French film-maker and journalist Claude Lanzmann, best known for directing the Holocaust documentary Shoah, died today in Paris, he was 92.
His first documentary Pourquoi Israel? (Why Israel?) was released in 1973, and he began filming Shoah, a year later in 1974, conducting a series of filmed interview with death camp survivors all over the world. Lanzmann was reportedly attacked while attempting a covert interview, and was hospitalized for a month.
Over nine hours long and 11 years in the making, Shoah presents Lanzmann’s interviews with survivors, witnesses and perpetrators during visits to German Holocaust sites across Poland, including extermination camps.
Released in Paris in April 1985, Shoah won critical acclaim and many prestigous awards, including the New York Film Critics Circle Award for Best Non-Fiction Film in 1985, a special citation at the 1985 Los Angeles Film Critics Association Awards, and the BAFTA Award for Best Documentary in 1986. That year it also won the National Society of Film Critics Award for Best Non-Fiction Film and Best Documentary at the International Documentary Association.
Lanzmann has released four feature-length films based on unused material shot for Shoah.
A Visitor from the Living (fr) (1997) about a Red Cross representative, Maurice Rossel, who in 1944 wrote a favourable report about the Theresienstadt concentration camp.
Sobibor, October 14, 1943, 4 p.m. (2001) about Yehuda Lerner, who participated in an uprising against the camp guards and managed to escape.
The Karski Report (fr) (2010) about Polish resistance fighter Jan Karski’s visit to Franklin Roosevelt in 1943.
The Last of the Unjust (2013) about Benjamin Murmelstein, a controversial Jewish rabbi in the Theresienstadt ghetto during World War II.
Previously unseen Shoah outtakes have also been featured in Adam Benzine’s HBO documentary Claude Lanzmann: Spectres of the Shoah (2015), which examines Lanzmann’s life during 1973–1985, the years he spent making Shoah.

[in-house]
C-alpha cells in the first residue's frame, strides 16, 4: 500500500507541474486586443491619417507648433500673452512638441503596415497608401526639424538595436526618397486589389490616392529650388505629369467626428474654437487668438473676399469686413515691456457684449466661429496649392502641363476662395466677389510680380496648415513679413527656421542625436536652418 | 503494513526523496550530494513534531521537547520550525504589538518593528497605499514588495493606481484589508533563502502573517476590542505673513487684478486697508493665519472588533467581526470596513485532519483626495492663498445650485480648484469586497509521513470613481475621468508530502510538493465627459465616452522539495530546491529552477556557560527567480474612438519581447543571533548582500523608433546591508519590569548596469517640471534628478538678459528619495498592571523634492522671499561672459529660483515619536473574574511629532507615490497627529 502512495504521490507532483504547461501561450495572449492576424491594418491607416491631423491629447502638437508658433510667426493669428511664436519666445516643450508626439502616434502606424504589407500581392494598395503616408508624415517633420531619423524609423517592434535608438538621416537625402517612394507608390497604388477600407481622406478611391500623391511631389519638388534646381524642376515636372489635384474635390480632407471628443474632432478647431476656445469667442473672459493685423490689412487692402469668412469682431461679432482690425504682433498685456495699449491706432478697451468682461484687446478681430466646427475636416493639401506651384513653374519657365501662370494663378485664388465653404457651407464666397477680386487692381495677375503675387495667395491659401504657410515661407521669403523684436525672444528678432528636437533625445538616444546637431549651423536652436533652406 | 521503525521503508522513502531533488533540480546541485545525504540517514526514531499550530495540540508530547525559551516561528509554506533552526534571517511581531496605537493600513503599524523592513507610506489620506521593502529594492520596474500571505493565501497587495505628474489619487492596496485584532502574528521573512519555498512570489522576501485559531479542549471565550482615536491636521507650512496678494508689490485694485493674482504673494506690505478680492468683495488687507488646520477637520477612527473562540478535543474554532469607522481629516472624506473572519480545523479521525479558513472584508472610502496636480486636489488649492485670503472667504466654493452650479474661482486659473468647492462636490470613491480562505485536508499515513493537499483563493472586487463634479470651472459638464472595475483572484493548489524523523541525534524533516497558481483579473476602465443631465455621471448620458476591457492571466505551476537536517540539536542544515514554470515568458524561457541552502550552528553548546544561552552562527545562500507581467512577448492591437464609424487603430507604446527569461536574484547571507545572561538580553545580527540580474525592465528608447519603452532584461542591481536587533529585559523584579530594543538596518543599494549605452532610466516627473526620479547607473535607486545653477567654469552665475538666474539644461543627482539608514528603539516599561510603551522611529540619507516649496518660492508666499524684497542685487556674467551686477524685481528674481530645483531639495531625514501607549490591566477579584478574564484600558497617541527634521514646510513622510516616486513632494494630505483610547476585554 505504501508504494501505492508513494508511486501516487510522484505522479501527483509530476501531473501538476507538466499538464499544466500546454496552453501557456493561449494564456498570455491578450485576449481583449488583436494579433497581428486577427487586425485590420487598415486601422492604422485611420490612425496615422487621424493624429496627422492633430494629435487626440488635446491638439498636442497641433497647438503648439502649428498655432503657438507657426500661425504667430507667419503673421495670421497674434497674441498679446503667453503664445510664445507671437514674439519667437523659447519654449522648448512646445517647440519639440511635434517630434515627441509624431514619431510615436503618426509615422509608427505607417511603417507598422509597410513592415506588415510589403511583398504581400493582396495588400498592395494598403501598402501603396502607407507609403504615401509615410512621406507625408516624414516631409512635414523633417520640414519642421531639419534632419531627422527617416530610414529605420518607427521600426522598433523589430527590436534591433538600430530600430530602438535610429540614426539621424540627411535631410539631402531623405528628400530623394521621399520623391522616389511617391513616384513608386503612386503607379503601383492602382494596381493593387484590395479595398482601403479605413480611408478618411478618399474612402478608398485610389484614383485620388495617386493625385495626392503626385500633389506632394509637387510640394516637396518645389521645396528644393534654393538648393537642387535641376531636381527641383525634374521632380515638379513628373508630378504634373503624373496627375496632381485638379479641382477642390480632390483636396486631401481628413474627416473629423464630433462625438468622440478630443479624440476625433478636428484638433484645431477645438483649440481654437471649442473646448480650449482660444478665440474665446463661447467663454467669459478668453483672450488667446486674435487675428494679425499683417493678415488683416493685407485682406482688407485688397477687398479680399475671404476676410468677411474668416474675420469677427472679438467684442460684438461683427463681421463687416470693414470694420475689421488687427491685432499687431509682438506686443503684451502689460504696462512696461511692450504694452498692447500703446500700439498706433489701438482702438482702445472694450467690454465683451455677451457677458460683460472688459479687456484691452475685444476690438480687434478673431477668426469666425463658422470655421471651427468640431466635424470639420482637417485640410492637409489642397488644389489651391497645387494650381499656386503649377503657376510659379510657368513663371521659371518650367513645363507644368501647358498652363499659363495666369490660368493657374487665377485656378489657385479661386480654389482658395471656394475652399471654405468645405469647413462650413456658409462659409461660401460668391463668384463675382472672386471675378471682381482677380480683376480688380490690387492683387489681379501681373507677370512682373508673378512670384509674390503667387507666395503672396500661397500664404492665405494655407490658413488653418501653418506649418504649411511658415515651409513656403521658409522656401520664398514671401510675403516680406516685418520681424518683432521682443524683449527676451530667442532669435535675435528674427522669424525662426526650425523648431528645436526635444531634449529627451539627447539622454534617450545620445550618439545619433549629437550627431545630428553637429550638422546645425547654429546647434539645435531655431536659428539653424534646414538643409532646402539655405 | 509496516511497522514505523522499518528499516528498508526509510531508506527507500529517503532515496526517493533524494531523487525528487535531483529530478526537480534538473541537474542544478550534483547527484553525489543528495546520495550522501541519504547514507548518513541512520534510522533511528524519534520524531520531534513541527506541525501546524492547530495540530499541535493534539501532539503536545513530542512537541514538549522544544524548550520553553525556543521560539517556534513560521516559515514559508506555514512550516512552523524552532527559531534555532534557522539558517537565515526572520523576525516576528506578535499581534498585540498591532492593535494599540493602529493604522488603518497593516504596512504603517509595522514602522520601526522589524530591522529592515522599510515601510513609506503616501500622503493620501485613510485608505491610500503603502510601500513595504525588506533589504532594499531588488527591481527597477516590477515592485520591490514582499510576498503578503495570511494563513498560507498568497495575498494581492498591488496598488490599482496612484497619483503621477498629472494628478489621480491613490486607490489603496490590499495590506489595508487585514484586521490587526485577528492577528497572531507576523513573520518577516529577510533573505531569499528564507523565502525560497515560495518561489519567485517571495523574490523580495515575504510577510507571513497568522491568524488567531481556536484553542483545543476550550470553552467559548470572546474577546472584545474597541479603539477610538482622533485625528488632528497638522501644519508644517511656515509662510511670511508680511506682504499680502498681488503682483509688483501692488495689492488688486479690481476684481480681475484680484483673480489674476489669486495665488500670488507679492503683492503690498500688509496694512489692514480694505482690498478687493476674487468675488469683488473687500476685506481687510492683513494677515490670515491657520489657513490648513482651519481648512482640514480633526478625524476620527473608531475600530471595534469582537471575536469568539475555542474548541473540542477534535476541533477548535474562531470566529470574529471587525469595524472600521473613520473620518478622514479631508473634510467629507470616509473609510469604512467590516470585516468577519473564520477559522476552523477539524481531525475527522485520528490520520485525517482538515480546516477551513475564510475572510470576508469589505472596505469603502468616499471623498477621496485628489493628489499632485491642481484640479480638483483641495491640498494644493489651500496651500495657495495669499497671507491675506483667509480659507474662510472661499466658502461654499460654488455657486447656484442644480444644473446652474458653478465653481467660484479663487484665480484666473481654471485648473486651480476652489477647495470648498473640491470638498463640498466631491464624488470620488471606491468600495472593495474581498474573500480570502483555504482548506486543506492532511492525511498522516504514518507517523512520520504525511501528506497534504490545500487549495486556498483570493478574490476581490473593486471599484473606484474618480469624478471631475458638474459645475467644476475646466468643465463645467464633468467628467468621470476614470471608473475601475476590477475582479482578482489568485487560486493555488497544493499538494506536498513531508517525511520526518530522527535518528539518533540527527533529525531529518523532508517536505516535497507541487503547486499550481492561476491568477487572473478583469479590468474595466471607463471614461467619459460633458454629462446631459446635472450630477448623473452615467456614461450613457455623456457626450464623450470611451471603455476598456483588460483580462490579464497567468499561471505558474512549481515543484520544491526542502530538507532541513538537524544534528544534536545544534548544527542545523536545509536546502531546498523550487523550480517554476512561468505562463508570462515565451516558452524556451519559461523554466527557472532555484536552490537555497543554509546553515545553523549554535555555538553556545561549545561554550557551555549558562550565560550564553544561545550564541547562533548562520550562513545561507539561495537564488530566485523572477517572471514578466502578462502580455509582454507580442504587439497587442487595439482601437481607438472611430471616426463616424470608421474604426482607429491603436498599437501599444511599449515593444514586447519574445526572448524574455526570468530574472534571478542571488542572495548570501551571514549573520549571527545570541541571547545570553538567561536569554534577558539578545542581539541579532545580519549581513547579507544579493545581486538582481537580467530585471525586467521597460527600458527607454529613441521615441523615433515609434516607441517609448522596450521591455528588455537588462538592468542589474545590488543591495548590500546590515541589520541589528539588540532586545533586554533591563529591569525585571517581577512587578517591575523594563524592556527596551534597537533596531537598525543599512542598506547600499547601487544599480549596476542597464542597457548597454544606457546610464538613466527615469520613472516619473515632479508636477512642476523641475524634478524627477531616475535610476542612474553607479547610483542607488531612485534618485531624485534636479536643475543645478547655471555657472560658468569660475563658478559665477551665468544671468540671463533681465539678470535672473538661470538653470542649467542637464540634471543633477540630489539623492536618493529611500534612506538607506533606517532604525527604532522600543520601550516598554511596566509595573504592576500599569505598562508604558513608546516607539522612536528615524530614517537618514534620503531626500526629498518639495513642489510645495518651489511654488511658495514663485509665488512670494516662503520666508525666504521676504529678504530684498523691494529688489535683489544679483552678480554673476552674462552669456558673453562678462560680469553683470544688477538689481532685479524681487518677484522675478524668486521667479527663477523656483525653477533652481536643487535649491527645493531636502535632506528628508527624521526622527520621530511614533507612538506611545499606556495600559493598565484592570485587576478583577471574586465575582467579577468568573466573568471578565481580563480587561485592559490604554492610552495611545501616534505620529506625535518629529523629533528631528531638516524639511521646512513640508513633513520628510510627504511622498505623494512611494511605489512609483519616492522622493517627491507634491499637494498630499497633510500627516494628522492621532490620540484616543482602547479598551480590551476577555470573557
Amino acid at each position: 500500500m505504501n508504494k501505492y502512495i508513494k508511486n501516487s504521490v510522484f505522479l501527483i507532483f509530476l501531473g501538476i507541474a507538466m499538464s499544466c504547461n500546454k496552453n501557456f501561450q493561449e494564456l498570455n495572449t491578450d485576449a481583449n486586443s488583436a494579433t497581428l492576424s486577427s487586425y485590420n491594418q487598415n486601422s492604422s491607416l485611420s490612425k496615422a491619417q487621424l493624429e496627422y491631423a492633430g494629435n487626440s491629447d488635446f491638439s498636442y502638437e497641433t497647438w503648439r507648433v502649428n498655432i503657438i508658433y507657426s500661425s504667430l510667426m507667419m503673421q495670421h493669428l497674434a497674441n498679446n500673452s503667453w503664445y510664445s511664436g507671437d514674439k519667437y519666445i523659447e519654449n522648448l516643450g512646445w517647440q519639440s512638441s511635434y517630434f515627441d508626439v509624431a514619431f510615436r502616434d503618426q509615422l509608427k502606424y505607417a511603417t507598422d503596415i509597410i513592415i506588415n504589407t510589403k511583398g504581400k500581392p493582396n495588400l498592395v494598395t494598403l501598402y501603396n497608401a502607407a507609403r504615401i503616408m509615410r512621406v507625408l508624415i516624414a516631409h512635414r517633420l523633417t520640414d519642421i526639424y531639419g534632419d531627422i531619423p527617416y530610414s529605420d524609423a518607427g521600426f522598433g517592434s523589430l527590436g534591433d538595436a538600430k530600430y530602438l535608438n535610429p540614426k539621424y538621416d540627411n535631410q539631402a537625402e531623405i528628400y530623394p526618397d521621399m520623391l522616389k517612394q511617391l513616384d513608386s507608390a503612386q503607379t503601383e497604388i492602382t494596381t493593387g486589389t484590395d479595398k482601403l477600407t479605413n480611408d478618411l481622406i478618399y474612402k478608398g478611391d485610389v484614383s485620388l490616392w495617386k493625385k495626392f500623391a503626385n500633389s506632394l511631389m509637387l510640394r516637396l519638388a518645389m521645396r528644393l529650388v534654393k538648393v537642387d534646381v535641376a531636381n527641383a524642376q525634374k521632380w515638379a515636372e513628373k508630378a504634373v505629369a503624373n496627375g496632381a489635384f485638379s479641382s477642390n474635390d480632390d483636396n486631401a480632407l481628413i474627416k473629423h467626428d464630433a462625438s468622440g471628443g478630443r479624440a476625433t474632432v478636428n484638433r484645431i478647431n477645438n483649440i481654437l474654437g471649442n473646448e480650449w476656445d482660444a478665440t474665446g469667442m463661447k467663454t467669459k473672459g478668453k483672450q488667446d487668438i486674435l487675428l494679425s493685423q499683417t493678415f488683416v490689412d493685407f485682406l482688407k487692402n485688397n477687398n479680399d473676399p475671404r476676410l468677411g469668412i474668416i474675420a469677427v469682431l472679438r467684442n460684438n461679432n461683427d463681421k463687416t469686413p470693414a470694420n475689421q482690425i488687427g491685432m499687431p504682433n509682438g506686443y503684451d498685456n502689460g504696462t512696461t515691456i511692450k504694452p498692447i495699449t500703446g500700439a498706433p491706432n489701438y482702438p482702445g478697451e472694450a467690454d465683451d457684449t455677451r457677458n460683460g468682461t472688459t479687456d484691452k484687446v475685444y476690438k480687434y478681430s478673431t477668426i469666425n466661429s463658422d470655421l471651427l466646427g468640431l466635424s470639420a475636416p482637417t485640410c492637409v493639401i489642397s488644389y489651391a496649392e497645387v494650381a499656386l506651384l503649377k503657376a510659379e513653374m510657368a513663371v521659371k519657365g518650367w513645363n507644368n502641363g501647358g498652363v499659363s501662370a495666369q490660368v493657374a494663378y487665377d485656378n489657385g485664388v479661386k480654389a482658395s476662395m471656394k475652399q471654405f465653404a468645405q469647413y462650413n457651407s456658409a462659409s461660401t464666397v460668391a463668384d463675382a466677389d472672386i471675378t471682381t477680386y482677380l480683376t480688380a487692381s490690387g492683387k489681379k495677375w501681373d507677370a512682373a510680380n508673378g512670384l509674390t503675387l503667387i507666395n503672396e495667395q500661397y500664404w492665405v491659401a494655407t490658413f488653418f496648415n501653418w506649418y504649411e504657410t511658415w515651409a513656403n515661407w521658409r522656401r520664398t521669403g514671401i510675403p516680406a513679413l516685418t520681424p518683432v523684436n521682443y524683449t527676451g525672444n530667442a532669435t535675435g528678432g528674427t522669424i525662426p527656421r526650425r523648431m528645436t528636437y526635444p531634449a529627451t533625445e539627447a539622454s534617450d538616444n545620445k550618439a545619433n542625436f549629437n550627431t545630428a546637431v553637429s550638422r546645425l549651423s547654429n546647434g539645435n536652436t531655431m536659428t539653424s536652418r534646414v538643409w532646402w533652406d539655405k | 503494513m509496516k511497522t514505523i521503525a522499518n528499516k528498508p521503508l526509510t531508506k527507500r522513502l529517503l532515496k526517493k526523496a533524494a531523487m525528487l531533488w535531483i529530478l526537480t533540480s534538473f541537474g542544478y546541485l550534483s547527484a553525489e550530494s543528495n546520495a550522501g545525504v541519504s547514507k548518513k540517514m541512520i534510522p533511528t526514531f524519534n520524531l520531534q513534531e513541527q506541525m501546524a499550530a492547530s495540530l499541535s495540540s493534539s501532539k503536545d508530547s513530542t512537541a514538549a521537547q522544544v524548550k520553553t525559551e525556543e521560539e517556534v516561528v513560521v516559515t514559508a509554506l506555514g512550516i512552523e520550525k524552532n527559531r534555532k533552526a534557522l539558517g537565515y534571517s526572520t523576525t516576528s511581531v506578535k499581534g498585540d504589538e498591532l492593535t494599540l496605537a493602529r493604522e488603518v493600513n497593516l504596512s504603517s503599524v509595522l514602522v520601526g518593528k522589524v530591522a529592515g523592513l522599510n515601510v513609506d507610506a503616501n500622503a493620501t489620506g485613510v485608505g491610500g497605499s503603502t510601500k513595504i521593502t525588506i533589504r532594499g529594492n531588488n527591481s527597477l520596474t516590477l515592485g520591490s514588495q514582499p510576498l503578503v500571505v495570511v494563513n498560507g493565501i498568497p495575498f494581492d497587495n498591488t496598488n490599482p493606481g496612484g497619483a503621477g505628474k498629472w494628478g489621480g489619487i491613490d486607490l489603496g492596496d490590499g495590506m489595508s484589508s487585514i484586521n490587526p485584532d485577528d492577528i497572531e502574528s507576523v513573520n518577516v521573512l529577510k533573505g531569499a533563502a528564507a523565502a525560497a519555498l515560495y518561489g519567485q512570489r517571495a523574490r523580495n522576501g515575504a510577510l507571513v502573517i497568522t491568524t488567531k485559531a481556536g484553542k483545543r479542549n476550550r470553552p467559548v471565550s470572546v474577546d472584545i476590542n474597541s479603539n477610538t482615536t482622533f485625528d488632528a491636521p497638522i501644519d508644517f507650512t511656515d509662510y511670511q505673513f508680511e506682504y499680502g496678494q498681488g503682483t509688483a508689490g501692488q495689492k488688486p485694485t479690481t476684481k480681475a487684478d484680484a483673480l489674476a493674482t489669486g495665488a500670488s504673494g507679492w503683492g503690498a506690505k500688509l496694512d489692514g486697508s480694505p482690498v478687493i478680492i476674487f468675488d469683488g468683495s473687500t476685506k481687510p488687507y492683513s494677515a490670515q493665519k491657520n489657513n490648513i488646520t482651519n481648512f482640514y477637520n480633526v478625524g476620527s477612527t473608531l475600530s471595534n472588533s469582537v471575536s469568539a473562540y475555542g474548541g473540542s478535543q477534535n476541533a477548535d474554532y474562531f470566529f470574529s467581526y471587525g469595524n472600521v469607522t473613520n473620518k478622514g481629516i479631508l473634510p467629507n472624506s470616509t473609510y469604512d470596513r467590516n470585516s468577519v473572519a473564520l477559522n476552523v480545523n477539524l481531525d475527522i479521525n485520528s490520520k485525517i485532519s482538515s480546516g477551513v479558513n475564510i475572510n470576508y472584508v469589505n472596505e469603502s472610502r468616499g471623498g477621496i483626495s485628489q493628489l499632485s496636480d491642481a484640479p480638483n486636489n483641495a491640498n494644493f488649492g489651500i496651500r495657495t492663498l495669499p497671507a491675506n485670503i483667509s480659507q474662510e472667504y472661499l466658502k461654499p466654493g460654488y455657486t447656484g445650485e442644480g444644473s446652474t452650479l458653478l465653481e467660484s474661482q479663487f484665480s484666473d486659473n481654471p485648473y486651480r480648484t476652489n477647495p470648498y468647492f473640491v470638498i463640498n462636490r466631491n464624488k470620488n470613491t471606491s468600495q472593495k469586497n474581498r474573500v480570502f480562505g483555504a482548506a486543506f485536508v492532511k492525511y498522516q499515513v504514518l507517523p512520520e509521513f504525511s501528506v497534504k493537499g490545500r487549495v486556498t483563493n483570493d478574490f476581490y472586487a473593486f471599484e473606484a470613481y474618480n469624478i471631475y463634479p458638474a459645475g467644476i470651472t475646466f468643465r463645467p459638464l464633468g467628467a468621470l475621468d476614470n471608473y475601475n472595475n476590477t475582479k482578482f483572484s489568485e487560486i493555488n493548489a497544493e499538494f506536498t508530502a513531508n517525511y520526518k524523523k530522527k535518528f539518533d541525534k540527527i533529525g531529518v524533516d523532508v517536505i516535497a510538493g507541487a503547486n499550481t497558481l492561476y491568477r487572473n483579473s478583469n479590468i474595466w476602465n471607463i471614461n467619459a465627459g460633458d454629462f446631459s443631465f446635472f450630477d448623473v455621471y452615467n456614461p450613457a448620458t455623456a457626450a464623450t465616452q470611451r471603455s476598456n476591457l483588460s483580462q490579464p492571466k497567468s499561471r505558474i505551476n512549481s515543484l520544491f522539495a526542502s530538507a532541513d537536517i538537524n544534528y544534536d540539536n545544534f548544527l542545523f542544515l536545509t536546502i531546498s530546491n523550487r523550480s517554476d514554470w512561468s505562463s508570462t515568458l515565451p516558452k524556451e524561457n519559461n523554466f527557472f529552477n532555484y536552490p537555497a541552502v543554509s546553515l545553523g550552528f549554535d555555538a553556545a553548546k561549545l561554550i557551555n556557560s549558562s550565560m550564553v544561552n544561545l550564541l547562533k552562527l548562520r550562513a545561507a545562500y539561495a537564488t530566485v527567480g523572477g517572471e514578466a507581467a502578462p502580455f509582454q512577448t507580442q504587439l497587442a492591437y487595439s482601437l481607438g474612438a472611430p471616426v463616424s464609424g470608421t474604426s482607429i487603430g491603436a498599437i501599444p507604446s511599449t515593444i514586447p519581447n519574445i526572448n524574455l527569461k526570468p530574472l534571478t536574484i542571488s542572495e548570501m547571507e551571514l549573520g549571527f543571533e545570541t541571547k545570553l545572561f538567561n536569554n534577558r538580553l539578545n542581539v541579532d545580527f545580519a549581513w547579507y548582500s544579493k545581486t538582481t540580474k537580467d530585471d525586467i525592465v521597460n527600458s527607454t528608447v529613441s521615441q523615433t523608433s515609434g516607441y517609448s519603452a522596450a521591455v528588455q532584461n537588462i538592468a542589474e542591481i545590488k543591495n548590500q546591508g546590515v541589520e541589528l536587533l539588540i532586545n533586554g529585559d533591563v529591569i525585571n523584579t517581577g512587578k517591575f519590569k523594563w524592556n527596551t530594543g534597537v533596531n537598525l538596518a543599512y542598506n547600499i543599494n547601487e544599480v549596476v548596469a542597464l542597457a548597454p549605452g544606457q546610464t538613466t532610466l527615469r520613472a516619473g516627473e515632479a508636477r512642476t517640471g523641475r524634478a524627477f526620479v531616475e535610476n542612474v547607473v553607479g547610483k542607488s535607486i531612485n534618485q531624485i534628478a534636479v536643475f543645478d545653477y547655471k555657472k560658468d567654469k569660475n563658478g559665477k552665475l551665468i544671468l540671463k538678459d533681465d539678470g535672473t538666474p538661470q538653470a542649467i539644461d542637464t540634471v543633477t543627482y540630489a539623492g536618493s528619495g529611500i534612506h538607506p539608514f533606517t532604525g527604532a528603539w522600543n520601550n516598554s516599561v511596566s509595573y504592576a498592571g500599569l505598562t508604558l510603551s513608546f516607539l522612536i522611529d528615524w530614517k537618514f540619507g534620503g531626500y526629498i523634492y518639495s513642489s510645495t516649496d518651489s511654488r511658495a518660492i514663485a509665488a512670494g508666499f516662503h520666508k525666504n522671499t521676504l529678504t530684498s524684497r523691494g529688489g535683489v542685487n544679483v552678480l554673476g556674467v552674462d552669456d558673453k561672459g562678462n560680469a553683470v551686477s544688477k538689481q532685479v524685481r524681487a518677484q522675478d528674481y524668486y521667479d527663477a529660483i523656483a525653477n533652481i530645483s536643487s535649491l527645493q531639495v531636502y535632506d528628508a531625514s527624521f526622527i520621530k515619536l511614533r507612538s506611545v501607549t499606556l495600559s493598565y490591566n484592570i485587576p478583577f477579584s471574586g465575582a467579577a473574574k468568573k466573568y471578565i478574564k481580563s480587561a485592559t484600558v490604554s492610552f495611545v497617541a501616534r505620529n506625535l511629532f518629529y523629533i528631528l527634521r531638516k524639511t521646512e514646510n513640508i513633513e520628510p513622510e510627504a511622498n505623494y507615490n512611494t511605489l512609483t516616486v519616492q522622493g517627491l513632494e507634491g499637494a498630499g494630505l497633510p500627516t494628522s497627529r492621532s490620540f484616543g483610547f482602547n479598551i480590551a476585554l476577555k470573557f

Lanzmann’s final film, Napalm, which premiered at Cannes in 2017, drew on his earlier visits to North Korea as a young journalist, in which he revealed his brief affair with a North Korean nurse.
Claude Lanzmann received a Honorary Golden Bear at the 2013 Berlin Film Festival, and was made Grand Officer of the National Order of the Legion of Honor on July 14, 2011.
Update: Berlinale issued a statement
French director and author Claude Lanzmann has passed away.
“Claude Lanzmann was one of the great documentarists. With his depictions of inhumanity and violence, of anti-Semitism and its consequences, he created a new kind of cinematic and ethical exploration. We mourn the loss of an important personality of the political-intellectual life of our time,” says Berlinale Director Dieter Kosslick.
Claude Lanzmann’s film Shoah (1985) made cinematic history as an unparalleled masterpiece of commemorative culture. The nine-and-a-halfhour documentary on the genocide of European Jews was screened in the Berlinale Forum in 1986 and received numerous international awards.
Born in Paris in 1925 to Jewish parents, Claude Lanzmann fought in the Résistance, studied philosophy in France and Germany, and held a lectureship at the then newly founded Freie Universität Berlin in 1948/49. His exploration of the Shoah, anti-Semitism and political struggles for freedom infuse both his cinematic and journalistic work.
His first film was made in 1972, the documentary Pourquoi Israël (Israel, Why; France 1973), in which he illustrates the necessity of Israel’s founding from the Jewish perspective. In the film Tsahal, which screened in the 1995 Berlinale Forum, he focuses on women and men who serve in the Israeli Army. Sobibor, 14 octobre 1943, 16 heures (France 2001), about the 1943 revolt in the Sobibor extermination camp in Poland, was also screened in the Berlinale Forum, in 2002.
In 2013, the Berlinale honoured him with an Homage and awarded the Honorary Golden Bear for lifetime achievement.